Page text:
- The remote work world means that virtual meetings and communications are now commonplace.
- It’s crucial to remember that our professional brands are at stake when we use this medium ineffectively.
- Ultimately, our soft skills, and how we apply them in this specific context, will contribute to our professional success.
As the work world has shifted online and Zoom and similar platforms replace boardrooms, for the most part, business has adapted well. Most of us have integrated some level of video calling into our daily work and personal lives with success. When learning a new skill and technology, mistakes and failures are inevitable (and sometimes, entertaining). However, our professional brands are at stake, so it’s worth revisiting some of the essentials of digital communication.
Dress for business: Protect your brand by visually presenting what you want to be seen. It’s natural that things have become more casual as people work primarily from home, but this does not mean we should be wearing pajamas on business calls. Casual business attire is a must. You may with to think beyond your personal appearance to the visuals surrounding you. This doesn’t mean you need to have a perfect office; however, it’s worth keeping your workplace at home as neat and organized as is professional – just as you would in the office.
Minimize distraction. Yes, some is unavoidable, and hopefully most workplaces and colleagues are sympathetic to the unavoidable noise of children in the home, construction outdoors, or other unavoidable interruptions. Still, there are things you can do to minimize their impact – mute your microphone when you aren’t speaking, choose the most quiet space available to you, and don’t walk around unnecessarily with your device while you’re in a meeting to prevent the moving background effect.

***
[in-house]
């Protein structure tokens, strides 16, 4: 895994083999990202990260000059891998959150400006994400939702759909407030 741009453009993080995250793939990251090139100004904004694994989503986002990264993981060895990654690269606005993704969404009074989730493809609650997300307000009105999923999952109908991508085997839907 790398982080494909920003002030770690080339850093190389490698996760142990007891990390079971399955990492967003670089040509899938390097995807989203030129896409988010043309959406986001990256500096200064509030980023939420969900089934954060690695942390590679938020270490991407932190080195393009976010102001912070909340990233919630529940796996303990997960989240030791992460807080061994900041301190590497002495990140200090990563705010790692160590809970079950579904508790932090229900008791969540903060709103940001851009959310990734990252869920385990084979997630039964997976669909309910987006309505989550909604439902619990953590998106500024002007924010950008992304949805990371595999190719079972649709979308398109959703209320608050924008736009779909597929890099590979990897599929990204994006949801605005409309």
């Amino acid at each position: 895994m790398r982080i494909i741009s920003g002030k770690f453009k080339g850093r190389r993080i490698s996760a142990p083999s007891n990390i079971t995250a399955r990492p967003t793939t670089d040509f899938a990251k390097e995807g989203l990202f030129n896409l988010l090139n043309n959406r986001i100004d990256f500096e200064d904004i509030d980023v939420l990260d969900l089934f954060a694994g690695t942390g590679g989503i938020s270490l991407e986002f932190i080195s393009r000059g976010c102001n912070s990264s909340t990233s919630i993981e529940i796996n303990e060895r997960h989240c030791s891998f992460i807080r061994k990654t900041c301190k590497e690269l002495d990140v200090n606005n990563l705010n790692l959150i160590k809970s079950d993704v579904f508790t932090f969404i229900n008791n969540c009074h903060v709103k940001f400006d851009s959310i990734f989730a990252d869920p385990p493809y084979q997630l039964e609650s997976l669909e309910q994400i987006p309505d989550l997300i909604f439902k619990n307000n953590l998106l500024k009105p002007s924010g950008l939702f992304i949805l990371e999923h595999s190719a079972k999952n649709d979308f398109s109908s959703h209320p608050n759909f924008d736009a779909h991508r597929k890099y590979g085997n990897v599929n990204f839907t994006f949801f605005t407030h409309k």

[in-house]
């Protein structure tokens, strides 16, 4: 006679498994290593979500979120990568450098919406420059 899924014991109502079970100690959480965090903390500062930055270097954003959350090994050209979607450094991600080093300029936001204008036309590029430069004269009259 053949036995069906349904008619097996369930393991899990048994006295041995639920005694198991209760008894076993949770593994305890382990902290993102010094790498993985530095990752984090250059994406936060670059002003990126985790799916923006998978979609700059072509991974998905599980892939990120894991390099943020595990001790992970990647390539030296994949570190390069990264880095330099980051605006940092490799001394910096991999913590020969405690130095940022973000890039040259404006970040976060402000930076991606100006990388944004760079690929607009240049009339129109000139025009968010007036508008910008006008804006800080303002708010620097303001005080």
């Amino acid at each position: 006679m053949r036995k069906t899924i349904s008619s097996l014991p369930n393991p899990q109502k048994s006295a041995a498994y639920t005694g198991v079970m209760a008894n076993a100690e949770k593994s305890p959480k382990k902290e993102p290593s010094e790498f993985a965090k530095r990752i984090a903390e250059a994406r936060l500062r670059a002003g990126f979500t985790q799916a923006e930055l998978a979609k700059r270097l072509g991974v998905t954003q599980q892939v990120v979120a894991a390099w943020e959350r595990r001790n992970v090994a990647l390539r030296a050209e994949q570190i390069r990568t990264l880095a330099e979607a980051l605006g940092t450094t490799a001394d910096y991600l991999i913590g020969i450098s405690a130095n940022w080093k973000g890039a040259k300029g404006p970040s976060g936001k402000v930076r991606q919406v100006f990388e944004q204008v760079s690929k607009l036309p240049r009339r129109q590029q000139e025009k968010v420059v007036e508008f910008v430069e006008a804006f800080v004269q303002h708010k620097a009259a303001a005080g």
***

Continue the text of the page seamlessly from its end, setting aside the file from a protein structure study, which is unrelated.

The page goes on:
Use gestures. Even though video conferences are, by definition, visual, it is still harder to communicate via body language as compared to being in the room with someone. Be intentional with your gestures. Smile when you greet someone or make a point of nodding to convey that you are actively listening. (side note: be sure to actively listen! It’s easy to get sidetracked by our phones or papers when on a video call, but this distraction will come across to other participants). A quick hand-raise can indicate you’d like to add something (see below).
Use the features of the technology. A simple tool which meeting moderators should use whenever possible is the ‘raised hand’ tool. Because it be difficult to ‘jump in’ with comments and be heard on video conferences, this feature allows participants to indicate that they have a point to add without interrupting other speakers. Other features such as chat can also be used to ease communication.
Revisit all the etiquette rules for digital communication. The platform may be new but at least the rules are essentially the same – actively listen, be polite, speak clearly, be professional. It’s worth extending the etiquette review to email and text, and these replace many face to face interactions. Compose professional texts and emails, be brief but polite, use spell check, and always pause before hitting ‘send’.
Ultimately, we need to nurture our soft skills, adapting them as needed to cope with the new world. Communication skills, adaptability, empathy, curiosity, problem-solving, humility – all of these are essential to thriving in the remote workplace and will serve you throughout your career.